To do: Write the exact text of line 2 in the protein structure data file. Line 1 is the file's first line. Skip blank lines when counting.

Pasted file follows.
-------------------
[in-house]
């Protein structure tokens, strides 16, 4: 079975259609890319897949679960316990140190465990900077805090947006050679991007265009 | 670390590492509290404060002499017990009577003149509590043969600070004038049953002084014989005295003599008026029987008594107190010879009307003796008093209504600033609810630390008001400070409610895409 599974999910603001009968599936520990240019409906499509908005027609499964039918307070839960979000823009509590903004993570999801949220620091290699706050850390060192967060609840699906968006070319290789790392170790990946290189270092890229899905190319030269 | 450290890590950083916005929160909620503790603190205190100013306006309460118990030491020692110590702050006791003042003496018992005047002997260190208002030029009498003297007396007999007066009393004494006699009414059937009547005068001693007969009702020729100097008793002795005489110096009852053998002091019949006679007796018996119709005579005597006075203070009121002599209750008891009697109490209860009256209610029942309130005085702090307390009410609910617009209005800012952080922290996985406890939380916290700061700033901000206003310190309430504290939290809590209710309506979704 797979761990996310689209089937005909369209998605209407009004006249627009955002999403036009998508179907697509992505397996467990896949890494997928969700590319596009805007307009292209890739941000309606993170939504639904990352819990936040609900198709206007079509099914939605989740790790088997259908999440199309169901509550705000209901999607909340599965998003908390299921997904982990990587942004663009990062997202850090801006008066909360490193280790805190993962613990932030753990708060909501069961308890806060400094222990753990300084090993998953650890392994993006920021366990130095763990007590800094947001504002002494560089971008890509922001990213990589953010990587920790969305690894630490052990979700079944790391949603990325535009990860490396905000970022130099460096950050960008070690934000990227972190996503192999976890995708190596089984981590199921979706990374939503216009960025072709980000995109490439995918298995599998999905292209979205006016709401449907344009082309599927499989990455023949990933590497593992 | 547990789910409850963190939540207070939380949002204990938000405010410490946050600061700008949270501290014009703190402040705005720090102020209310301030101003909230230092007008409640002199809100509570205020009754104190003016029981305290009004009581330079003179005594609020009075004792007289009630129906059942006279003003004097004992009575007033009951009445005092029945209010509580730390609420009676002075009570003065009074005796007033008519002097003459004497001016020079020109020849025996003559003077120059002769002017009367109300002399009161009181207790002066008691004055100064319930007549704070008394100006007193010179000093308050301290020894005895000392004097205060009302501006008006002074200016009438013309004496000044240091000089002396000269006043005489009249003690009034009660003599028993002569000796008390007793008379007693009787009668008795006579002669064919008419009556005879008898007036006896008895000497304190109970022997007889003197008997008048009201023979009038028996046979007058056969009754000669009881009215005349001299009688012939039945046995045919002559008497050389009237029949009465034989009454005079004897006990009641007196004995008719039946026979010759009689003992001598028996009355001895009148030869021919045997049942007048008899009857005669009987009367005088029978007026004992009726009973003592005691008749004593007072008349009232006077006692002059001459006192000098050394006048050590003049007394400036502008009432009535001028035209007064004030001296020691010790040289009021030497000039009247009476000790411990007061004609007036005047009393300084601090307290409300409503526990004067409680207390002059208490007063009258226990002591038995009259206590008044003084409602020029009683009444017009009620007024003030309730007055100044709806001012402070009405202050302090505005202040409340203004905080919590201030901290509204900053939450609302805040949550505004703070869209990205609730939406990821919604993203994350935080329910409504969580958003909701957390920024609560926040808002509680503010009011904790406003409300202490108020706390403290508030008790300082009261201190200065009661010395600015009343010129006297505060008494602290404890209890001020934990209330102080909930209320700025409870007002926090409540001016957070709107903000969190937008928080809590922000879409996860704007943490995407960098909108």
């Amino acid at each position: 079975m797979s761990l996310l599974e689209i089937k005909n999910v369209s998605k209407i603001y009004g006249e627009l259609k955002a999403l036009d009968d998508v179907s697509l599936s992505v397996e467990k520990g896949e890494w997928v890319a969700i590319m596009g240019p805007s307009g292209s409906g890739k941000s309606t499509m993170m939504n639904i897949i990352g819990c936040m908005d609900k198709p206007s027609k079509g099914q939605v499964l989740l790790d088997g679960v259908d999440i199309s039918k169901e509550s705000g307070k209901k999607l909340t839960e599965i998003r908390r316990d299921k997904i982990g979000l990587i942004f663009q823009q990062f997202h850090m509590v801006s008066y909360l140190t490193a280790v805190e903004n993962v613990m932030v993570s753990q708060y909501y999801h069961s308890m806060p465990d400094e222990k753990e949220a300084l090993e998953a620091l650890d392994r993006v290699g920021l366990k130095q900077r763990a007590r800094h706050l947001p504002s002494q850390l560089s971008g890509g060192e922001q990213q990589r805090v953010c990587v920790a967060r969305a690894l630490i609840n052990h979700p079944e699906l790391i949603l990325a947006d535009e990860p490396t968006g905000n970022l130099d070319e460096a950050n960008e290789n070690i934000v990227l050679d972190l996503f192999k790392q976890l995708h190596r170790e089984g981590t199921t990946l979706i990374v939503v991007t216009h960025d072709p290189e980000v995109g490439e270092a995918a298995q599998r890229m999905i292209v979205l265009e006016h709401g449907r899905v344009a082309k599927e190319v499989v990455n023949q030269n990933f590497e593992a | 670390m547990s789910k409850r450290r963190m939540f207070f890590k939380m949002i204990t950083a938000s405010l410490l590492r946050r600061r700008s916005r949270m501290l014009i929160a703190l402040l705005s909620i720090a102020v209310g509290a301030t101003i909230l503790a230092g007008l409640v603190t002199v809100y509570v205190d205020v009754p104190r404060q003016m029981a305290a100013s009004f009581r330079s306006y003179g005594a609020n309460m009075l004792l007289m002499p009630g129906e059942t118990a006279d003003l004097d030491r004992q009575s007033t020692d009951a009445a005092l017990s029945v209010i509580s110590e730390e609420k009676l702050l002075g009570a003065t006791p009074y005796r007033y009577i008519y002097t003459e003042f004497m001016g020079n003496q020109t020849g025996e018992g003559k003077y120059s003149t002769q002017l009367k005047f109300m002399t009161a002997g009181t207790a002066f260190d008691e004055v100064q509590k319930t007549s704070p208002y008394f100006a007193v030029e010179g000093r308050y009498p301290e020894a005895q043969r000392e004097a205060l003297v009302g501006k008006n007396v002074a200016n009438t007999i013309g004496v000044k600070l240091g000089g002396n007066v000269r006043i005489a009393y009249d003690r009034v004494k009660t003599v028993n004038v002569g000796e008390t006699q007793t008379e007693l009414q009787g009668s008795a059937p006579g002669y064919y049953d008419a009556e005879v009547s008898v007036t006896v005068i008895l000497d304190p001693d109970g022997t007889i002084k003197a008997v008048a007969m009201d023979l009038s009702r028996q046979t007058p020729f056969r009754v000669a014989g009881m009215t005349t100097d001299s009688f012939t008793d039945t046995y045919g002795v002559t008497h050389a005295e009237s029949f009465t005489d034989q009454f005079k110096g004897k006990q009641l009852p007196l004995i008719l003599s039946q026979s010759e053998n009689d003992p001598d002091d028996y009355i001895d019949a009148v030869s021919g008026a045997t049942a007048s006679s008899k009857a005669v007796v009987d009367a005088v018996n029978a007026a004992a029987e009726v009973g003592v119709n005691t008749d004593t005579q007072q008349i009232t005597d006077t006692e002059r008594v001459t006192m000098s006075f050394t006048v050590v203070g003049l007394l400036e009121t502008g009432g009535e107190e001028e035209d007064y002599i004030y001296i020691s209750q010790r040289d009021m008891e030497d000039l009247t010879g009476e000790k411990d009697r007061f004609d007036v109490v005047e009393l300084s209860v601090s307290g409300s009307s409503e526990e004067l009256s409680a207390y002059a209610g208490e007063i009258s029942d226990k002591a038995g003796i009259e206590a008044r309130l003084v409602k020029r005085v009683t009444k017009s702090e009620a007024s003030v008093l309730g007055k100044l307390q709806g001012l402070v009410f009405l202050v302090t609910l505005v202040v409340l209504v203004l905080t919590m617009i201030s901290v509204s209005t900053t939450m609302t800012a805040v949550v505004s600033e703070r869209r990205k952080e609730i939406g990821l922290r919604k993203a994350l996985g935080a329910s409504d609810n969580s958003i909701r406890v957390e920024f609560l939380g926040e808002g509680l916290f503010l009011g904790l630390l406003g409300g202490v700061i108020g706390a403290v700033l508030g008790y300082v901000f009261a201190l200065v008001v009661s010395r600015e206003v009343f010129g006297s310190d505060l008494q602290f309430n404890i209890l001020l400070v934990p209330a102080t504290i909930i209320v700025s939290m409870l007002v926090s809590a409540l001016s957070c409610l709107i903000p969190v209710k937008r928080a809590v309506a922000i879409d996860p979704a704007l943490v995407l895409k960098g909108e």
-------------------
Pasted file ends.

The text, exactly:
């Protein structure tokens, strides 16, 4: 079975259609890319897949679960316990140190465990900077805090947006050679991007265009 | 670390590492509290404060002499017990009577003149509590043969600070004038049953002084014989005295003599008026029987008594107190010879009307003796008093209504600033609810630390008001400070409610895409 599974999910603001009968599936520990240019409906499509908005027609499964039918307070839960979000823009509590903004993570999801949220620091290699706050850390060192967060609840699906968006070319290789790392170790990946290189270092890229899905190319030269 | 450290890590950083916005929160909620503790603190205190100013306006309460118990030491020692110590702050006791003042003496018992005047002997260190208002030029009498003297007396007999007066009393004494006699009414059937009547005068001693007969009702020729100097008793002795005489110096009852053998002091019949006679007796018996119709005579005597006075203070009121002599209750008891009697109490209860009256209610029942309130005085702090307390009410609910617009209005800012952080922290996985406890939380916290700061700033901000206003310190309430504290939290809590209710309506979704 797979761990996310689209089937005909369209998605209407009004006249627009955002999403036009998508179907697509992505397996467990896949890494997928969700590319596009805007307009292209890739941000309606993170939504639904990352819990936040609900198709206007079509099914939605989740790790088997259908999440199309169901509550705000209901999607909340599965998003908390299921997904982990990587942004663009990062997202850090801006008066909360490193280790805190993962613990932030753990708060909501069961308890806060400094222990753990300084090993998953650890392994993006920021366990130095763990007590800094947001504002002494560089971008890509922001990213990589953010990587920790969305690894630490052990979700079944790391949603990325535009990860490396905000970022130099460096950050960008070690934000990227972190996503192999976890995708190596089984981590199921979706990374939503216009960025072709980000995109490439995918298995599998999905292209979205006016709401449907344009082309599927499989990455023949990933590497593992 | 547990789910409850963190939540207070939380949002204990938000405010410490946050600061700008949270501290014009703190402040705005720090102020209310301030101003909230230092007008409640002199809100509570205020009754104190003016029981305290009004009581330079003179005594609020009075004792007289009630129906059942006279003003004097004992009575007033009951009445005092029945209010509580730390609420009676002075009570003065009074005796007033008519002097003459004497001016020079020109020849025996003559003077120059002769002017009367109300002399009161009181207790002066008691004055100064319930007549704070008394100006007193010179000093308050301290020894005895000392004097205060009302501006008006002074200016009438013309004496000044240091000089002396000269006043005489009249003690009034009660003599028993002569000796008390007793008379007693009787009668008795006579002669064919008419009556005879008898007036006896008895000497304190109970022997007889003197008997008048009201023979009038028996046979007058056969009754000669009881009215005349001299009688012939039945046995045919002559008497050389009237029949009465034989009454005079004897006990009641007196004995008719039946026979010759009689003992001598028996009355001895009148030869021919045997049942007048008899009857005669009987009367005088029978007026004992009726009973003592005691008749004593007072008349009232006077006692002059001459006192000098050394006048050590003049007394400036502008009432009535001028035209007064004030001296020691010790040289009021030497000039009247009476000790411990007061004609007036005047009393300084601090307290409300409503526990004067409680207390002059208490007063009258226990002591038995009259206590008044003084409602020029009683009444017009009620007024003030309730007055100044709806001012402070009405202050302090505005202040409340203004905080919590201030901290509204900053939450609302805040949550505004703070869209990205609730939406990821919604993203994350935080329910409504969580958003909701957390920024609560926040808002509680503010009011904790406003409300202490108020706390403290508030008790300082009261201190200065009661010395600015009343010129006297505060008494602290404890209890001020934990209330102080909930209320700025409870007002926090409540001016957070709107903000969190937008928080809590922000879409996860704007943490995407960098909108």